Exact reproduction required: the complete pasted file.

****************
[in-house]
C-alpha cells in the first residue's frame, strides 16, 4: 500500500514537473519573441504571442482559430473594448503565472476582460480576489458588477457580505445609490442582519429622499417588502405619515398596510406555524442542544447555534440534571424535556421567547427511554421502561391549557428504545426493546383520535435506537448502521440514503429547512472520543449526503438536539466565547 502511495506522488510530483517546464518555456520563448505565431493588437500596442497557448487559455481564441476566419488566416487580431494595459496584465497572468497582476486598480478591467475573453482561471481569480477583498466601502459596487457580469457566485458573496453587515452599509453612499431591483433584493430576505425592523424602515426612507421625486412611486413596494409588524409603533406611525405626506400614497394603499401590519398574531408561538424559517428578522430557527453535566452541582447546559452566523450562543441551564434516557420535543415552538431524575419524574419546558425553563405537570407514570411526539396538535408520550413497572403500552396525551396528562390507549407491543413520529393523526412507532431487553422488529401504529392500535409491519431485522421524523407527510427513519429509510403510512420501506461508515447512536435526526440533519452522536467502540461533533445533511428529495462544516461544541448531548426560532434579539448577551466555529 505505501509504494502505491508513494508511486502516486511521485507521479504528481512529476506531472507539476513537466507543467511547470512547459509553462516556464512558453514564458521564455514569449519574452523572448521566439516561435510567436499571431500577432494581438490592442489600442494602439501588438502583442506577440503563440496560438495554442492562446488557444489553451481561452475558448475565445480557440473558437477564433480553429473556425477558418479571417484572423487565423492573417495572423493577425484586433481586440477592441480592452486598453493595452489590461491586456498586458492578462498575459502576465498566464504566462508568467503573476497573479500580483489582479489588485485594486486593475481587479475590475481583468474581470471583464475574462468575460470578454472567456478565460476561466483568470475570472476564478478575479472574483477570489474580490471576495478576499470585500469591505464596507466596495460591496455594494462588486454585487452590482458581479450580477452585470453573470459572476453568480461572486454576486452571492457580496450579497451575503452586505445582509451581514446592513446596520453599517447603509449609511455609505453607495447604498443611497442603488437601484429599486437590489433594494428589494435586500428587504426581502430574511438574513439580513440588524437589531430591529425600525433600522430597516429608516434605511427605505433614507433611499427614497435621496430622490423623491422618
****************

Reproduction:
[in-house]
C-alpha cells in the first residue's frame, strides 16, 4: 500500500514537473519573441504571442482559430473594448503565472476582460480576489458588477457580505445609490442582519429622499417588502405619515398596510406555524442542544447555534440534571424535556421567547427511554421502561391549557428504545426493546383520535435506537448502521440514503429547512472520543449526503438536539466565547 502511495506522488510530483517546464518555456520563448505565431493588437500596442497557448487559455481564441476566419488566416487580431494595459496584465497572468497582476486598480478591467475573453482561471481569480477583498466601502459596487457580469457566485458573496453587515452599509453612499431591483433584493430576505425592523424602515426612507421625486412611486413596494409588524409603533406611525405626506400614497394603499401590519398574531408561538424559517428578522430557527453535566452541582447546559452566523450562543441551564434516557420535543415552538431524575419524574419546558425553563405537570407514570411526539396538535408520550413497572403500552396525551396528562390507549407491543413520529393523526412507532431487553422488529401504529392500535409491519431485522421524523407527510427513519429509510403510512420501506461508515447512536435526526440533519452522536467502540461533533445533511428529495462544516461544541448531548426560532434579539448577551466555529 505505501509504494502505491508513494508511486502516486511521485507521479504528481512529476506531472507539476513537466507543467511547470512547459509553462516556464512558453514564458521564455514569449519574452523572448521566439516561435510567436499571431500577432494581438490592442489600442494602439501588438502583442506577440503563440496560438495554442492562446488557444489553451481561452475558448475565445480557440473558437477564433480553429473556425477558418479571417484572423487565423492573417495572423493577425484586433481586440477592441480592452486598453493595452489590461491586456498586458492578462498575459502576465498566464504566462508568467503573476497573479500580483489582479489588485485594486486593475481587479475590475481583468474581470471583464475574462468575460470578454472567456478565460476561466483568470475570472476564478478575479472574483477570489474580490471576495478576499470585500469591505464596507466596495460591496455594494462588486454585487452590482458581479450580477452585470453573470459572476453568480461572486454576486452571492457580496450579497451575503452586505445582509451581514446592513446596520453599517447603509449609511455609505453607495447604498443611497442603488437601484429599486437590489433594494428589494435586500428587504426581502430574511438574513439580513440588524437589531430591529425600525433600522430597516429608516434605511427605505433614507433611499427614497435621496430622490423623491422618